The impact of these laws can create a shortage of the skilled labor needed to migrate, update, and maintain devices and infrastructure. Contractors will be forced to move to an area with more favorable laws, or they will, more likely, take jobs at major IT firms, since more municipalities are sure to follow with similar laws. This will not only significantly increase the cost of your IT workforce, whether internal or external, but will also increase the time it will take to have a project completed, as there will be less choice in the market.
#5 App Complexity Hasn’t Gone Away
Everyone in the last five years thought that, with the adoption of cloud solutions, the complexity around application management would reduce significantly. However, that has not been the case. If anything, it has become more complex, and cloud adoption has become mainstream. Here are some statistics from Leftronic:
- 90% of companies use some type of cloud service.
- 80% of enterprises use Amazon Web Services as their primary cloud platform.
- 77% of enterprises have at least one application or a portion of it in the cloud.
- Enterprises use 1,427 distinct cloud services on average.
- 60% of organizations use cloud technology to store confidential data.
One of the main reasons for such fast cloud adoption is that it flexibly provides data access everywhere — an action that is crucial for a shifting workforce that doesn’t report to the same office everyday, or may report to no office at all.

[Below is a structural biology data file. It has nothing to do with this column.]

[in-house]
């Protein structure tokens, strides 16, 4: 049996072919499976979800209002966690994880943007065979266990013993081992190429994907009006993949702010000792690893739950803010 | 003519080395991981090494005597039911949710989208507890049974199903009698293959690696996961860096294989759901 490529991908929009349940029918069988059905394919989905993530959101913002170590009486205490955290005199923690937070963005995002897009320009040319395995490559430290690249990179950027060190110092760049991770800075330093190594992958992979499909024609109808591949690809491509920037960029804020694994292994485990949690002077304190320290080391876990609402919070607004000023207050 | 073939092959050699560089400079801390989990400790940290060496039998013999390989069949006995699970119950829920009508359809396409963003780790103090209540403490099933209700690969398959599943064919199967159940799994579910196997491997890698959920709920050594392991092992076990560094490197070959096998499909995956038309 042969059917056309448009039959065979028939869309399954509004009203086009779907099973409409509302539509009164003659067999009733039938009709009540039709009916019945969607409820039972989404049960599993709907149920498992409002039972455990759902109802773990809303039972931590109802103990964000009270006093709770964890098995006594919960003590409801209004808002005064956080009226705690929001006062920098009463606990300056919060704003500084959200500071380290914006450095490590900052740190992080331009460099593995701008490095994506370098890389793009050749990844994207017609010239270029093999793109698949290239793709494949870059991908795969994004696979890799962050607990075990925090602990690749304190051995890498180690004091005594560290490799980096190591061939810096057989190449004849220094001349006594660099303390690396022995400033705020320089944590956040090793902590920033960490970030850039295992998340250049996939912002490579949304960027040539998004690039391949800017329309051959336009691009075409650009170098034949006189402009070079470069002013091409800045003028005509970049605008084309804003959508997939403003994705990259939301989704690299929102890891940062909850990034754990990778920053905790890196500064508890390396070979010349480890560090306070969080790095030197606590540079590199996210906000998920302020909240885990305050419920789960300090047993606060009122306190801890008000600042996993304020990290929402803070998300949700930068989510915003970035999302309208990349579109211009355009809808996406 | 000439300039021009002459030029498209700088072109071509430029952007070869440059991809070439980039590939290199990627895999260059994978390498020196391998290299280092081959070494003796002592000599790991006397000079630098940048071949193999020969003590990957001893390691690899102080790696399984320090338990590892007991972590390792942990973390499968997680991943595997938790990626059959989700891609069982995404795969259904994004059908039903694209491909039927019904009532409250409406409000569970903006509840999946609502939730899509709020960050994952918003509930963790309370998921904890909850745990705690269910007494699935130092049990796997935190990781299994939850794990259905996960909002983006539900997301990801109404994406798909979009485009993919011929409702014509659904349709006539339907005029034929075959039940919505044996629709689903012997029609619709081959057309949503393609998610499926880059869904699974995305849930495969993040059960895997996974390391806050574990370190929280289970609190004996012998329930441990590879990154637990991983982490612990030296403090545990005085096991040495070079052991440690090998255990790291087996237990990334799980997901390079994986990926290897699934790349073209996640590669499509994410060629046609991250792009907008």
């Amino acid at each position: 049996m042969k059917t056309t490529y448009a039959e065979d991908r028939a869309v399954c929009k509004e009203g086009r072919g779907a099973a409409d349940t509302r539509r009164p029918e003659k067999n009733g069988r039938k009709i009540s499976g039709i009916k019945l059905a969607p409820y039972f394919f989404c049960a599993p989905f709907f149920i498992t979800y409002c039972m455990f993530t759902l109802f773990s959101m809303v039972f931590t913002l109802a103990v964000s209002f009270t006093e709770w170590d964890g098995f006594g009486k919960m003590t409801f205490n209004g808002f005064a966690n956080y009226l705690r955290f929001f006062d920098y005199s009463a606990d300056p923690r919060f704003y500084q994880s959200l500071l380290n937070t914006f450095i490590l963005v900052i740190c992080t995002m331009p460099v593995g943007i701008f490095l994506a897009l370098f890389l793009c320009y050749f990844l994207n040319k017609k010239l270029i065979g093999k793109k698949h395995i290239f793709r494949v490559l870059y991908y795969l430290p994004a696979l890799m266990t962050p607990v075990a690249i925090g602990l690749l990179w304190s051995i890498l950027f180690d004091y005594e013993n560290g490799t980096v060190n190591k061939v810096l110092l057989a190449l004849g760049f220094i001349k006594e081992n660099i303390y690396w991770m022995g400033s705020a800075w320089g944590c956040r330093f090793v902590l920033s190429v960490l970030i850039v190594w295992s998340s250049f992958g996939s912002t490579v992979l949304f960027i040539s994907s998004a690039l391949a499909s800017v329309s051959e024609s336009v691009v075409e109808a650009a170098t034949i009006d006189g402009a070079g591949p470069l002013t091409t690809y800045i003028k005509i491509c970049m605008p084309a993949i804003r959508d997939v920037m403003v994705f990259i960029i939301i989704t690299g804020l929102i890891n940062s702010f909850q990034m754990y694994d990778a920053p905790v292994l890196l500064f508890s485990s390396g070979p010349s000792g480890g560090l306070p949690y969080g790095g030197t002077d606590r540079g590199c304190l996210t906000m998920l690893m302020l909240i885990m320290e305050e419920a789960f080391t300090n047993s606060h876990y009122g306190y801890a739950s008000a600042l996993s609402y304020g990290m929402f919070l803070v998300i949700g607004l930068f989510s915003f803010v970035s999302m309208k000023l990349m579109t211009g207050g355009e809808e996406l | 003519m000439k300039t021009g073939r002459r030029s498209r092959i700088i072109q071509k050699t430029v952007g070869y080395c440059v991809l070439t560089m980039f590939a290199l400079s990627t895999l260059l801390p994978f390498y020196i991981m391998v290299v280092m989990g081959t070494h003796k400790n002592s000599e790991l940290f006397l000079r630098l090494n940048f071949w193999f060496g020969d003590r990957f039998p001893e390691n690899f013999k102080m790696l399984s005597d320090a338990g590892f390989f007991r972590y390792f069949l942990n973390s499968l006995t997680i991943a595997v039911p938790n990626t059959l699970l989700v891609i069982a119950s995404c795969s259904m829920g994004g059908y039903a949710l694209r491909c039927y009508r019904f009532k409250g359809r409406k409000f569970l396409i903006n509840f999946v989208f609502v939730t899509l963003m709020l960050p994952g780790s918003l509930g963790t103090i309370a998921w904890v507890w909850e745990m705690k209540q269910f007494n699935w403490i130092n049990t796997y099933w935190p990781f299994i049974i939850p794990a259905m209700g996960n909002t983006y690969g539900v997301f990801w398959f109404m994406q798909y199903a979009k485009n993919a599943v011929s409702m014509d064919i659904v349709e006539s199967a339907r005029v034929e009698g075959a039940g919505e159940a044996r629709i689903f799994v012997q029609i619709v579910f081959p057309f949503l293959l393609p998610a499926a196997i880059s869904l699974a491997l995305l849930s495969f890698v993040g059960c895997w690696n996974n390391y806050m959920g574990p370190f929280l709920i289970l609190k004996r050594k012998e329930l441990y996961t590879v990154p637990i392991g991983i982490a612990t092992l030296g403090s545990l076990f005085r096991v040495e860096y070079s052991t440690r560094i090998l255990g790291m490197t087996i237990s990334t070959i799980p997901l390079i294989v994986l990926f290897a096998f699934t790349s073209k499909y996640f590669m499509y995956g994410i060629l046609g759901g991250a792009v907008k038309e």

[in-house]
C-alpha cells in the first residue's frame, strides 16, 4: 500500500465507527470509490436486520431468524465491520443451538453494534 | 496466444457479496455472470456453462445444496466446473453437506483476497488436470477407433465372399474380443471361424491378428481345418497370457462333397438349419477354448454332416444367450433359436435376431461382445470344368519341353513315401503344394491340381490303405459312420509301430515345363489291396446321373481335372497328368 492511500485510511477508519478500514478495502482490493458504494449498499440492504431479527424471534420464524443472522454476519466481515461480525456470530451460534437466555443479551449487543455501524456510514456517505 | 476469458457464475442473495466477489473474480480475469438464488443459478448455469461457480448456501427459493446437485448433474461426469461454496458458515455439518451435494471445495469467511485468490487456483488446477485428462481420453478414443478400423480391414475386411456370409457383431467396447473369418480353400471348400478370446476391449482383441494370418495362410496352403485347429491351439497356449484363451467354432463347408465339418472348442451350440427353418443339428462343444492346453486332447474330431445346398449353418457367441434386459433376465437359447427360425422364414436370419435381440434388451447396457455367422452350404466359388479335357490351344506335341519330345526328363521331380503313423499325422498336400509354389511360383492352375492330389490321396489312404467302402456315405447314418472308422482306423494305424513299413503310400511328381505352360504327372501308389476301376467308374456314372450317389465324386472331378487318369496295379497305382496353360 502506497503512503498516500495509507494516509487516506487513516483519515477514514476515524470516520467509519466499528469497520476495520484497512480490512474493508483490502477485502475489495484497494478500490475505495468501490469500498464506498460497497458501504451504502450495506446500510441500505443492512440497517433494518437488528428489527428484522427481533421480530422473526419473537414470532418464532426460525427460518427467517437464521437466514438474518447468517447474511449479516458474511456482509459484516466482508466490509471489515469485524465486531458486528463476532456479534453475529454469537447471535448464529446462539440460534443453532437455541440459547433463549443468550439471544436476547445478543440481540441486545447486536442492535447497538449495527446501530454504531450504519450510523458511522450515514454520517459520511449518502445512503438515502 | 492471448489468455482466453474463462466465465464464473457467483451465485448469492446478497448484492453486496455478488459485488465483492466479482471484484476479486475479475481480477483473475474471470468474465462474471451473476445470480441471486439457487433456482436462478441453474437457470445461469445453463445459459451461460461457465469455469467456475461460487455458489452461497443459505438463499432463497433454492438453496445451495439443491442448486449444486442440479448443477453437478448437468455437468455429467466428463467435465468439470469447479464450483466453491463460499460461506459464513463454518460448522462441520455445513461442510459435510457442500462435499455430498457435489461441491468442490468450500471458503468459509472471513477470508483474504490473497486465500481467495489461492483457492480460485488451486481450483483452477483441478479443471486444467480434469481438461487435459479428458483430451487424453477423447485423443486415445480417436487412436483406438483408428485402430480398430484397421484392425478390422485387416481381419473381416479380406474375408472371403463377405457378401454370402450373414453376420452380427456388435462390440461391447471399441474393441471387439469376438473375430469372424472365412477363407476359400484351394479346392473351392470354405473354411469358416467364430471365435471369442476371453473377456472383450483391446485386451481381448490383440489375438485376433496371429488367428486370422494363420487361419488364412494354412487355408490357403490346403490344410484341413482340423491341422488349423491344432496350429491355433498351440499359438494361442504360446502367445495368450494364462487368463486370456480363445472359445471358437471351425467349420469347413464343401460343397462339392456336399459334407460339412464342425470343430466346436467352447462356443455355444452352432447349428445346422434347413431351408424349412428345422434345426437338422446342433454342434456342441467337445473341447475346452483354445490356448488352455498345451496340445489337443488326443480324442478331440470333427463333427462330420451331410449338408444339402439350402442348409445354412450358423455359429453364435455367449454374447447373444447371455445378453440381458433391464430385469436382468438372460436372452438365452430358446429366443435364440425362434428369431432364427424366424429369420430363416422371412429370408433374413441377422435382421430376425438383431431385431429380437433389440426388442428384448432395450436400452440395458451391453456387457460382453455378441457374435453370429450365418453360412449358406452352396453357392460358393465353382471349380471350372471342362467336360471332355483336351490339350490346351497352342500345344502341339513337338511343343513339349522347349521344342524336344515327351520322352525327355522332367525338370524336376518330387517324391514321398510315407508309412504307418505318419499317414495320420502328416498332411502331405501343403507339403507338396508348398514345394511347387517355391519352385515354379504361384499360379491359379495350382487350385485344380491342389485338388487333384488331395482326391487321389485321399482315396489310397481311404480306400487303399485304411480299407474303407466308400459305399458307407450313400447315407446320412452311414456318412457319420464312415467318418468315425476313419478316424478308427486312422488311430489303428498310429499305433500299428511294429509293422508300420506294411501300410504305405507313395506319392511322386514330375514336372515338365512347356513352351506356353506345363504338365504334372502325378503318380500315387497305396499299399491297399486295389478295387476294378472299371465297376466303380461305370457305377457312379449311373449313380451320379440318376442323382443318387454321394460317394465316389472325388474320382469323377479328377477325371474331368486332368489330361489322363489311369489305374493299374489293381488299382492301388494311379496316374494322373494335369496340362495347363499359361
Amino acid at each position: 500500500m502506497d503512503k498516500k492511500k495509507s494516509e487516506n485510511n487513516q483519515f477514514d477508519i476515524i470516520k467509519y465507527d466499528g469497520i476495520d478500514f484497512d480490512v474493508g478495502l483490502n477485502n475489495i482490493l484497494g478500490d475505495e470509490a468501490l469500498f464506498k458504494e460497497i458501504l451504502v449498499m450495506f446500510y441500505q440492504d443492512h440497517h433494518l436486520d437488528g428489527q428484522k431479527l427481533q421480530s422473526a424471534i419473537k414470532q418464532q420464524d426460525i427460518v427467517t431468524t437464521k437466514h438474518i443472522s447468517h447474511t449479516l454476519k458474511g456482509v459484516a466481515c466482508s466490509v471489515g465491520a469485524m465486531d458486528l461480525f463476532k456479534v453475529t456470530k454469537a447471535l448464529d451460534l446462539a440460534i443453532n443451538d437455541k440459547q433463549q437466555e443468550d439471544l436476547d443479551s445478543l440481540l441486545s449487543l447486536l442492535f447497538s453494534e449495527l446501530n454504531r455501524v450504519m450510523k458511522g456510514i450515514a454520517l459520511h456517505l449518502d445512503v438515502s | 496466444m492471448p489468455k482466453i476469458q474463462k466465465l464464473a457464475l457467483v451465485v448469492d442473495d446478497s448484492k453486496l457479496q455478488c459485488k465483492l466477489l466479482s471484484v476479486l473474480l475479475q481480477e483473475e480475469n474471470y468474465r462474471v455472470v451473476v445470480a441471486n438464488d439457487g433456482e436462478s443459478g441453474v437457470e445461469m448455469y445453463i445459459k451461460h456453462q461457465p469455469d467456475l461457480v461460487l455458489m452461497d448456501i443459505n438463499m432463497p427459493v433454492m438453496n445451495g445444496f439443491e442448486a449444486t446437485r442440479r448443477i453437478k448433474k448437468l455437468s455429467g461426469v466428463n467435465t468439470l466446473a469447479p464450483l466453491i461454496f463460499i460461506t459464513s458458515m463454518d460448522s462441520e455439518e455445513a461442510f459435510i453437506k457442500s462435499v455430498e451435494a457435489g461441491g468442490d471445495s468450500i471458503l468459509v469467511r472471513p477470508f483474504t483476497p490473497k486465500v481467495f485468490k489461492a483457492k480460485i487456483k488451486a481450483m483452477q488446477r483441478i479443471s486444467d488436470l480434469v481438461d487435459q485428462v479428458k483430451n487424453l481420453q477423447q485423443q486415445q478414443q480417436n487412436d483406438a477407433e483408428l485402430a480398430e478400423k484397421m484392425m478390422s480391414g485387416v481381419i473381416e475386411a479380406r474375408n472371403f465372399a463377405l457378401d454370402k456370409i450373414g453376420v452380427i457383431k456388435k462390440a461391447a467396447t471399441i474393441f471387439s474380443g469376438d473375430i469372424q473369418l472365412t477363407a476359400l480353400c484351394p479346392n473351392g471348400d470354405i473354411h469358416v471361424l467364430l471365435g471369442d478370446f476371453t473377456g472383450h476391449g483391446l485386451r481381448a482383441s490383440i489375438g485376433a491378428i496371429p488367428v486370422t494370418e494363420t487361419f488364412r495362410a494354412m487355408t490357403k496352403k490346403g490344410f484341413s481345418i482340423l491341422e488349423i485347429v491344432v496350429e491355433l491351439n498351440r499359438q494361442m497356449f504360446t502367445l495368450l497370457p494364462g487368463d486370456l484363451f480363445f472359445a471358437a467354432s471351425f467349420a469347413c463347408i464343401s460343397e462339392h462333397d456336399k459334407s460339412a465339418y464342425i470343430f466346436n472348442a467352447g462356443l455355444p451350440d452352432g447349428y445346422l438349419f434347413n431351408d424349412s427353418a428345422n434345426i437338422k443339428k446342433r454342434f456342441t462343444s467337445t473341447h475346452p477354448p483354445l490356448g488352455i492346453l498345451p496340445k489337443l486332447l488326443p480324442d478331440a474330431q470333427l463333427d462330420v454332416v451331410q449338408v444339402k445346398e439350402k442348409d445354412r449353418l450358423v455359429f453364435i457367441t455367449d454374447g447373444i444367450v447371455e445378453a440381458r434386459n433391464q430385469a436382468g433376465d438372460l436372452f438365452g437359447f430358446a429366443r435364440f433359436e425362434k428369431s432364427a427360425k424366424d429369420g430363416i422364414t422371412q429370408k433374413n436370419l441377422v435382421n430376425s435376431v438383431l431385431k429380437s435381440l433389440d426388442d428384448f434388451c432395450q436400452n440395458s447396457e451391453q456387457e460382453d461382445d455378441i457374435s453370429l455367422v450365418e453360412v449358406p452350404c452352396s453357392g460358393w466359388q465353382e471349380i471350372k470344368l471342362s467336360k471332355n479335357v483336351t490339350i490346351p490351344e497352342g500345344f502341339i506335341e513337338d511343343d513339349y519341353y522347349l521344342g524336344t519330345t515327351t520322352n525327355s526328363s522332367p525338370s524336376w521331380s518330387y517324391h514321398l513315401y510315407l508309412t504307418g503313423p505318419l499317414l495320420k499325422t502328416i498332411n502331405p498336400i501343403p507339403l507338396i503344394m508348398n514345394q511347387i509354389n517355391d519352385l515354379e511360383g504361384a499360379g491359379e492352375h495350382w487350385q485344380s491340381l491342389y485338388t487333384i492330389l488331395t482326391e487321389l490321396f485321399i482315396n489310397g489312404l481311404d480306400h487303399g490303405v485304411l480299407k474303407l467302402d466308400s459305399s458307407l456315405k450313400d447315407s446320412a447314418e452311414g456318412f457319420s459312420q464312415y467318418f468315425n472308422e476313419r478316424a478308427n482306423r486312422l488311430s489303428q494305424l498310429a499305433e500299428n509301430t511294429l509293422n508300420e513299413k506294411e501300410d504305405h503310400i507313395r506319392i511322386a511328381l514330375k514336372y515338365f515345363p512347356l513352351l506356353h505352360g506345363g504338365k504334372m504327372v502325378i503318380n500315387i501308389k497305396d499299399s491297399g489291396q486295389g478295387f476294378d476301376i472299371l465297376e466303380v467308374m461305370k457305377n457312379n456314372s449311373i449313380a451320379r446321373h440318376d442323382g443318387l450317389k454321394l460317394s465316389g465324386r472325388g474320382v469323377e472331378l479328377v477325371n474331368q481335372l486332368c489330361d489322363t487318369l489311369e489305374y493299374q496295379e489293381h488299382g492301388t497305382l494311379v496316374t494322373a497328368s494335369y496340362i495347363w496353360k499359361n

With all of these moving parts, such as employees working in remote offices, co-working spaces, or from home, and employees using company devices, BYOB, or a combination of both, knowing what apps you have, how many there are, which versions are actually in your IT environment, and which are LOB critical has become a nightmare.
In 2020, cyber attacks and breaches will certainly dominate the headlines as they happen, but the day-to-day management of an IT environment will be most affected by the lack of skilled talent. Enterprises that are able to implement effective IT Automation solutions will be better equipped to increase cybersecurity, handle migrations and updates faster and more efficiently, and improve their IT environment and infrastructure.